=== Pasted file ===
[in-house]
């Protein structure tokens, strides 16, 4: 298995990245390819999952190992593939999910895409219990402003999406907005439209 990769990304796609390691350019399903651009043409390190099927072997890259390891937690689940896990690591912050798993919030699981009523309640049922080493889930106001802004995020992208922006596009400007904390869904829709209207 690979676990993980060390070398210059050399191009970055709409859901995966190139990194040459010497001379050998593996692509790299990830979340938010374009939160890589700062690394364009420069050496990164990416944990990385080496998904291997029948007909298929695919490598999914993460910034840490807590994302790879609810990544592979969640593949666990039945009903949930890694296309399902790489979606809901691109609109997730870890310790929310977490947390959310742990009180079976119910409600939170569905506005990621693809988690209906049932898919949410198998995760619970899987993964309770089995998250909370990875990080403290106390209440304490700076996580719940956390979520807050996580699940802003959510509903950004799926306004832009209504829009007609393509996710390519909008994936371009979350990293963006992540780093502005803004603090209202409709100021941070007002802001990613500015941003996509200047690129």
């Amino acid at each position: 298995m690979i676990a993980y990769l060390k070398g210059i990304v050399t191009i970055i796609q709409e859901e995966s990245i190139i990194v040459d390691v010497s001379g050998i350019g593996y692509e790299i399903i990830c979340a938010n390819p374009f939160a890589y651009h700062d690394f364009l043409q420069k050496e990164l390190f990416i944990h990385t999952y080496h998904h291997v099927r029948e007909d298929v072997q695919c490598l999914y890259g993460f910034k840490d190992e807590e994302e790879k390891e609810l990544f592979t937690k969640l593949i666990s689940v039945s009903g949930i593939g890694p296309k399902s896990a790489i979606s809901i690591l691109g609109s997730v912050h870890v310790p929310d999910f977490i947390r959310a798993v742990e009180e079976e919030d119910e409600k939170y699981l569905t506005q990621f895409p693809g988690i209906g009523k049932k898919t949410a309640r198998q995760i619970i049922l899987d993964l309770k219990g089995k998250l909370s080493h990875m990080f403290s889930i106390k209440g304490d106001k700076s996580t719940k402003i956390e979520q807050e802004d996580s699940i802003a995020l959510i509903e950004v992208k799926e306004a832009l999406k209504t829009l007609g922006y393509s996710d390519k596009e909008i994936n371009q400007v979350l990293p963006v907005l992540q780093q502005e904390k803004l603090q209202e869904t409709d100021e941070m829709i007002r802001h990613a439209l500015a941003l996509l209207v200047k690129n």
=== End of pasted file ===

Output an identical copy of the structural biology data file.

[in-house]
């Protein structure tokens, strides 16, 4: 298995990245390819999952190992593939999910895409219990402003999406907005439209 990769990304796609390691350019399903651009043409390190099927072997890259390891937690689940896990690591912050798993919030699981009523309640049922080493889930106001802004995020992208922006596009400007904390869904829709209207 690979676990993980060390070398210059050399191009970055709409859901995966190139990194040459010497001379050998593996692509790299990830979340938010374009939160890589700062690394364009420069050496990164990416944990990385080496998904291997029948007909298929695919490598999914993460910034840490807590994302790879609810990544592979969640593949666990039945009903949930890694296309399902790489979606809901691109609109997730870890310790929310977490947390959310742990009180079976119910409600939170569905506005990621693809988690209906049932898919949410198998995760619970899987993964309770089995998250909370990875990080403290106390209440304490700076996580719940956390979520807050996580699940802003959510509903950004799926306004832009209504829009007609393509996710390519909008994936371009979350990293963006992540780093502005803004603090209202409709100021941070007002802001990613500015941003996509200047690129």
């Amino acid at each position: 298995m690979i676990a993980y990769l060390k070398g210059i990304v050399t191009i970055i796609q709409e859901e995966s990245i190139i990194v040459d390691v010497s001379g050998i350019g593996y692509e790299i399903i990830c979340a938010n390819p374009f939160a890589y651009h700062d690394f364009l043409q420069k050496e990164l390190f990416i944990h990385t999952y080496h998904h291997v099927r029948e007909d298929v072997q695919c490598l999914y890259g993460f910034k840490d190992e807590e994302e790879k390891e609810l990544f592979t937690k969640l593949i666990s689940v039945s009903g949930i593939g890694p296309k399902s896990a790489i979606s809901i690591l691109g609109s997730v912050h870890v310790p929310d999910f977490i947390r959310a798993v742990e009180e079976e919030d119910e409600k939170y699981l569905t506005q990621f895409p693809g988690i209906g009523k049932k898919t949410a309640r198998q995760i619970i049922l899987d993964l309770k219990g089995k998250l909370s080493h990875m990080f403290s889930i106390k209440g304490d106001k700076s996580t719940k402003i956390e979520q807050e802004d996580s699940i802003a995020l959510i509903e950004v992208k799926e306004a832009l999406k209504t829009l007609g922006y393509s996710d390519k596009e909008i994936n371009q400007v979350l990293p963006v907005l992540q780093q502005e904390k803004l603090q209202e869904t409709d100021e941070m829709i007002r802001h990613a439209l500015a941003l996509l209207v200047k690129n």